How to Appreciate Paintings. Interpretation of Girl with a Pearl Earring Nicknamed the "Mona Lisa of the North", this beautiful painting - one of the most famous Baroque portraits - shows that, in addition to his mastery of Dutch Realist genre paintingVermeer was also a master portraitist. In fact, technically speaking, this well known picture - known also as Head of a Girl with a Turban - is not a portrait but a study of a girl's head, known in Vermeer's day as a "tronie".
In the words of this beautiful canticle, Saint Francis of Assisi reminds us that our common home is like a sister with whom we share our life and a beautiful mother who opens her arms to embrace us.
This sister now cries out to us because of the harm we have inflicted on her by our irresponsible use and abuse of the goods with which God has endowed her. We have come to see ourselves as her lords and masters, entitled to plunder her at will.
The violence present in our hearts, wounded by sin, is also reflected in the symptoms of sickness evident in the soil, in the water, in the air and in all forms of life.
We have forgotten that we ourselves are dust of the earth cf. Nothing in this world is indifferent to us 3. More than fifty years ago, with the world teetering on the brink of nuclear crisis, Pope Saint John XXIII wrote an Encyclical which not only rejected war but offered a proposal for peace.
Now, faced as we are with global environmental deterioration, I wish to address every person living on this planet. In my Apostolic Exhortation Evangelii GaudiumI wrote to all the members of the Church with the aim of encouraging ongoing missionary renewal.
In this Encyclical, I would like to enter into dialogue with all people about our common home. Saint John Paul II became increasingly concerned about this issue.
The social environment has also suffered damage. Both are ultimately due to the same evil: Man does not create himself. Outside the Catholic Church, other Churches and Christian communities — and other religions as well — have expressed deep concern and offered valuable reflections on issues which all of us find disturbing.
To give just one striking example, I would mention the statements made by the beloved Ecumenical Patriarch Bartholomew, with whom we share the hope of full ecclesial communion.
At the same time, Bartholomew has drawn attention to the ethical and spiritual roots of environmental problems, which require that we look for solutions not only in technology but in a change of humanity; otherwise we would be dealing merely with symptoms.
I do not want to write this Encyclical without turning to that attractive and compelling figure, whose name I took as my guide and inspiration when I was elected Bishop of Rome. I believe that Saint Francis is the example par excellence of care for the vulnerable and of an integral ecology lived out joyfully and authentically.
He is the patron saint of all who study and work in the area of ecology, and he is also much loved by non-Christians. He loved, and was deeply loved for his joy, his generous self-giving, his openheartedness.
He was a mystic and a pilgrim who lived in simplicity and in wonderful harmony with God, with others, with nature and with himself. He shows us just how inseparable the bond is between concern for nature, justice for the poor, commitment to society, and interior peace.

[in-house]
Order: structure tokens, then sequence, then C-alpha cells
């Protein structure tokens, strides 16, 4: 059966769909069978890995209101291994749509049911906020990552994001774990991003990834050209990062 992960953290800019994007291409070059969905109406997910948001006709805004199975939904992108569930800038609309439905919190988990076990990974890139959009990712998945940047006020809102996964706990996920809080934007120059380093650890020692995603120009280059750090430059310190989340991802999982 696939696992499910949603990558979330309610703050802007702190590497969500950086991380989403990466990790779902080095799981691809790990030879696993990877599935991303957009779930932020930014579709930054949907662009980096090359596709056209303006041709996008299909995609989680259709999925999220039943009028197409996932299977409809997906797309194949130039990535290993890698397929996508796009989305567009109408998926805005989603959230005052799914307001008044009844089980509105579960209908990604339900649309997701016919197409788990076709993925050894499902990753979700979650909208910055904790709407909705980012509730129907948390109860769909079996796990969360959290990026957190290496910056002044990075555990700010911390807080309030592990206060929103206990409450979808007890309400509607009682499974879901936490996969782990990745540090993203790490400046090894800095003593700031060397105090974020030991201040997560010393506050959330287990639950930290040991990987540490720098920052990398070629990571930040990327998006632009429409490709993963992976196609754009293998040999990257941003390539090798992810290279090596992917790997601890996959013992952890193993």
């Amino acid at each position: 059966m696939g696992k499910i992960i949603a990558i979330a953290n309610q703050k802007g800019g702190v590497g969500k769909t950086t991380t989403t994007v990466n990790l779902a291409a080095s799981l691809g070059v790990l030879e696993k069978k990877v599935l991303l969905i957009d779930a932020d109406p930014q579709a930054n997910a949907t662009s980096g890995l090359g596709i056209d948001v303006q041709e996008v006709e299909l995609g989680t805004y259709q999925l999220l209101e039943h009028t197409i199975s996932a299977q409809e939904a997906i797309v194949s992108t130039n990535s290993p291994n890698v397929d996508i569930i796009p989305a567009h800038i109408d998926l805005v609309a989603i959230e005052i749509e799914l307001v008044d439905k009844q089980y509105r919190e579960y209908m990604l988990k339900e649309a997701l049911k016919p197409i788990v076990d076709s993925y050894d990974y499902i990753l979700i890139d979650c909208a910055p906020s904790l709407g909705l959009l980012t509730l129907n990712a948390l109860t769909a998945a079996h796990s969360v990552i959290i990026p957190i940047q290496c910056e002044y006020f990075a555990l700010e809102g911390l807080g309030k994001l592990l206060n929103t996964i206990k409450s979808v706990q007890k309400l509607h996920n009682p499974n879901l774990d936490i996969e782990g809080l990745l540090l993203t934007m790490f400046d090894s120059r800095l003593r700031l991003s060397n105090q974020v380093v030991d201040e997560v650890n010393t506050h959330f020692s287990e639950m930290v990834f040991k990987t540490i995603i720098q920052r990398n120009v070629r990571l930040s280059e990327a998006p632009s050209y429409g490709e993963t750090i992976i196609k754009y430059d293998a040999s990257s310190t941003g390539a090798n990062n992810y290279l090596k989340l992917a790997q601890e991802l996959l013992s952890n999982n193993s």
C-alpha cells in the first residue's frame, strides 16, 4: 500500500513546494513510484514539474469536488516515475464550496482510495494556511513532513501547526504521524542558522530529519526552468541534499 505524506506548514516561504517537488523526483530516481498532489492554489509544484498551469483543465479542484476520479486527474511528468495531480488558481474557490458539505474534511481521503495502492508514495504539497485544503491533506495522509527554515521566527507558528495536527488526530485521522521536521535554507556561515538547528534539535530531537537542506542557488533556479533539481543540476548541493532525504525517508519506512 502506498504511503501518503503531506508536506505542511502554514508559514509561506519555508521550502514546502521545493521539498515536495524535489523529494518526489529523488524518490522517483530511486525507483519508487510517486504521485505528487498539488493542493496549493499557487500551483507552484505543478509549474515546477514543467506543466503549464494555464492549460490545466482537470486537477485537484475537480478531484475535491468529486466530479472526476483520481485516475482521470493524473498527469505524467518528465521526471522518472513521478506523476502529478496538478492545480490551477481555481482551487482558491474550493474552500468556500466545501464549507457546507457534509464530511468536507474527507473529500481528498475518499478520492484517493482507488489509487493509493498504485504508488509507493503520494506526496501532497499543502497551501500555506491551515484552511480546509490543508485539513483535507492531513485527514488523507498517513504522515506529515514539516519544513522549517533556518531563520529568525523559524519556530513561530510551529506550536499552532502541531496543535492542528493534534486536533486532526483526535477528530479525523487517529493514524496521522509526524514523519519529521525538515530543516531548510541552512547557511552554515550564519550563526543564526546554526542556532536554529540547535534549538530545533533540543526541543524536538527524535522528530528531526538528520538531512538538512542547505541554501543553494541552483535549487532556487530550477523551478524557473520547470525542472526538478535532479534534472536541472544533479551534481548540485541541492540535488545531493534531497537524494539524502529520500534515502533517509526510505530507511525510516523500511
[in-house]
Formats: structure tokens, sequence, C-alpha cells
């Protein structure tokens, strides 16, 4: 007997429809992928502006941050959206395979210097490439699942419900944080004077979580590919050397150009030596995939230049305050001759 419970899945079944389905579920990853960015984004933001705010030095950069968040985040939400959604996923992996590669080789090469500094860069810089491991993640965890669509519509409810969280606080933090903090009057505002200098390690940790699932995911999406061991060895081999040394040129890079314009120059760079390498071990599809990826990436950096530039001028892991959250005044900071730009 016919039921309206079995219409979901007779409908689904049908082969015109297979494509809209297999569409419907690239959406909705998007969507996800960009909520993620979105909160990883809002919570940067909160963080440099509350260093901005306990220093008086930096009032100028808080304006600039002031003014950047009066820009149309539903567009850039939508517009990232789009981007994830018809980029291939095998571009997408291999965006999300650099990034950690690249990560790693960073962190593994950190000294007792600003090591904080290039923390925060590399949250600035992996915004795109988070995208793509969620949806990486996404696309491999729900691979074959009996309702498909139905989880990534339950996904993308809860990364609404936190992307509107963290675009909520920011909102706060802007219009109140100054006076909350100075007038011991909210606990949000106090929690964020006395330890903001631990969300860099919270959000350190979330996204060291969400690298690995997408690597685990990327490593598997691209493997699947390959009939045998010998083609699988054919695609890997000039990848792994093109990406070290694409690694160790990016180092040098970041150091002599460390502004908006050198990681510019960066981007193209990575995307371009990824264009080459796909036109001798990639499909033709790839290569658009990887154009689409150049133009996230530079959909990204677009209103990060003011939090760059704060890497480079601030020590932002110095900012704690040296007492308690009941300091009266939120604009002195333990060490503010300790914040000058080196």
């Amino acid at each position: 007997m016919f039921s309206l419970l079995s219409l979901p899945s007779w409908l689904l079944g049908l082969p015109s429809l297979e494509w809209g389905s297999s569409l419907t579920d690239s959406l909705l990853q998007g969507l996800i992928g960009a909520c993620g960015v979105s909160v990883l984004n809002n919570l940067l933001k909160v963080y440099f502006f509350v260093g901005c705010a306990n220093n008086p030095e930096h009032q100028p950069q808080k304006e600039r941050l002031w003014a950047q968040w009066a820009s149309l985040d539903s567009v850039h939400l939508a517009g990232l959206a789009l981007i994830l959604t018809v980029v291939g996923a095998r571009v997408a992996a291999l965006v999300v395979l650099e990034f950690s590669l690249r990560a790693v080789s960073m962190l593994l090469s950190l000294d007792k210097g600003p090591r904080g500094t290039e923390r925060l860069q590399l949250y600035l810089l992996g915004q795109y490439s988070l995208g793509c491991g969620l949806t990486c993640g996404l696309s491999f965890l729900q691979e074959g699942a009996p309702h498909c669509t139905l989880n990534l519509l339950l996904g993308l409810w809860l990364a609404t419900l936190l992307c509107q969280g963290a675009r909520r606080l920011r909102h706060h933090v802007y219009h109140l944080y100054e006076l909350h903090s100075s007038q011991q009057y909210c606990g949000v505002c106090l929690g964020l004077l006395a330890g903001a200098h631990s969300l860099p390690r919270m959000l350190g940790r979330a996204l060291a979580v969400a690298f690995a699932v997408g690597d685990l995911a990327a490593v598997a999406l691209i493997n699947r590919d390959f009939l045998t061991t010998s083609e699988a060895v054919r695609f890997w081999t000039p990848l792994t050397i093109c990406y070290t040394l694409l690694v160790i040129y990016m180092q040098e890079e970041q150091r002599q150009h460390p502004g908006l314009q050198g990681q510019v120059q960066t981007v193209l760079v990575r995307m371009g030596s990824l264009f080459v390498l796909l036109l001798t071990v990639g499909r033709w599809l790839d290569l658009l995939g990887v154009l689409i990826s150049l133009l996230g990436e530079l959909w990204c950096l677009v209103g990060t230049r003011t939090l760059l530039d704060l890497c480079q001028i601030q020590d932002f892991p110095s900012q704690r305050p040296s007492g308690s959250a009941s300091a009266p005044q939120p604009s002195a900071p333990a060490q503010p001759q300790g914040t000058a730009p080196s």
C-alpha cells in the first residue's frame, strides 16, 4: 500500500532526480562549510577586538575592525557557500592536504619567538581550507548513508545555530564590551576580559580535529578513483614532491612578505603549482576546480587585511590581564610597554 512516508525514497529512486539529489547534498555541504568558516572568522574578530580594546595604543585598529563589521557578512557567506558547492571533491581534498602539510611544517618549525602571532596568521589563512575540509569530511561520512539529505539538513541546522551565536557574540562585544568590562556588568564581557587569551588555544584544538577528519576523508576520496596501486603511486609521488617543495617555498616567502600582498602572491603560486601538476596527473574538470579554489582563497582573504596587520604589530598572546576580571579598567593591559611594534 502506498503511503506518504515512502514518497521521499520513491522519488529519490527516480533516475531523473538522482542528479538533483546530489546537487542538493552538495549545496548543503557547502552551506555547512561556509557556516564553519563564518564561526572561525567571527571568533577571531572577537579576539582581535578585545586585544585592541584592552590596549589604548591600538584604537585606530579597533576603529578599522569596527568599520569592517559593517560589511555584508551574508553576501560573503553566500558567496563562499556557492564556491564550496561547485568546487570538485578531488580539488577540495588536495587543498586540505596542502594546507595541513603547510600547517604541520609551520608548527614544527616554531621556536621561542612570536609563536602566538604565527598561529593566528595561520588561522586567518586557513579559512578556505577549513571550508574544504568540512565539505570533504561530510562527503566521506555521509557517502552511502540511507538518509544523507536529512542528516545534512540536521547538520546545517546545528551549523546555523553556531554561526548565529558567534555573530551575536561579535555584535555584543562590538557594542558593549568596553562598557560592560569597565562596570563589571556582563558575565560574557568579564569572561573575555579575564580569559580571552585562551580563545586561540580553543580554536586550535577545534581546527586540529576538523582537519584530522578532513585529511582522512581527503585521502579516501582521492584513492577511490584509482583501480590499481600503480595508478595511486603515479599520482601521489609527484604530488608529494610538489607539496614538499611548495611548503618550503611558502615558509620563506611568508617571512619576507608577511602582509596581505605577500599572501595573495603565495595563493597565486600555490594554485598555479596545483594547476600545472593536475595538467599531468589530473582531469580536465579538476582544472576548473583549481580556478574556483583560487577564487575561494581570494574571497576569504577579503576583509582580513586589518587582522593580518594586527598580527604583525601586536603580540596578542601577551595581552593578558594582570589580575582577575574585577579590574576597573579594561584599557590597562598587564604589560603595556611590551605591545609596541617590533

Francis helps us to see that an integral ecology calls for openness to categories which transcend the language of mathematics and biology, and take us to the heart of what it is to be human. Just as happens when we fall in love with someone, whenever he would gaze at the sun, the moon or the smallest of animals, he burst into song, drawing all other creatures into his praise.
That is why he felt called to care for all that exists. If we approach nature and the environment without this openness to awe and wonder, if we no longer speak the language of fraternity and beauty in our relationship with the world, our attitude will be that of masters, consumers, ruthless exploiters, unable to set limits on their immediate needs.
By contrast, if we feel intimately united with all that exists, then sobriety and care will well up spontaneously.Quotes from the Christian Bible. It's often said that the best way to make Christians convert to atheism is simply to ask them to read the Bible.
Pornography and the Bible: Can Christians View Porn? by Rich Deem Introduction.
The Bible does not specifically address the issue of viewing pornography, since it didn't really exist at the time the books of the Bible were written. Johannes Vermeer Woman Writing a Letter, with her Maid c. oil paint / canvas, 72,2 x 59,7 cm center right: IVMeer National Gallery of Ireland, Dublin, no.
NGI Artemisia Gentileschi was born Artemisia Gentileschi Lomi in Rome on 8 July , although her birth certificate from the Archivio di Stato indicated she was born in , the eldest child of the Tuscan painter Orazio Gentileschi and Prudenzia di Ottaviano Montoni.
Artemisia was introduced to painting in her father's workshop, showing much more talent than her brothers, who worked alongside her. Woman Writing a Letter is one of the artist’s most outstanding compositions and his most ambitious depiction of the theme of letter writing.
While a maidservant gazes out of a window, her . This webpage is for Dr. Wheeler's literature students, and it offers introductory survey information concerning the literature of classical China, classical Rome, classical Greece, the Bible as Literature, medieval literature, Renaissance literature, and genre studies.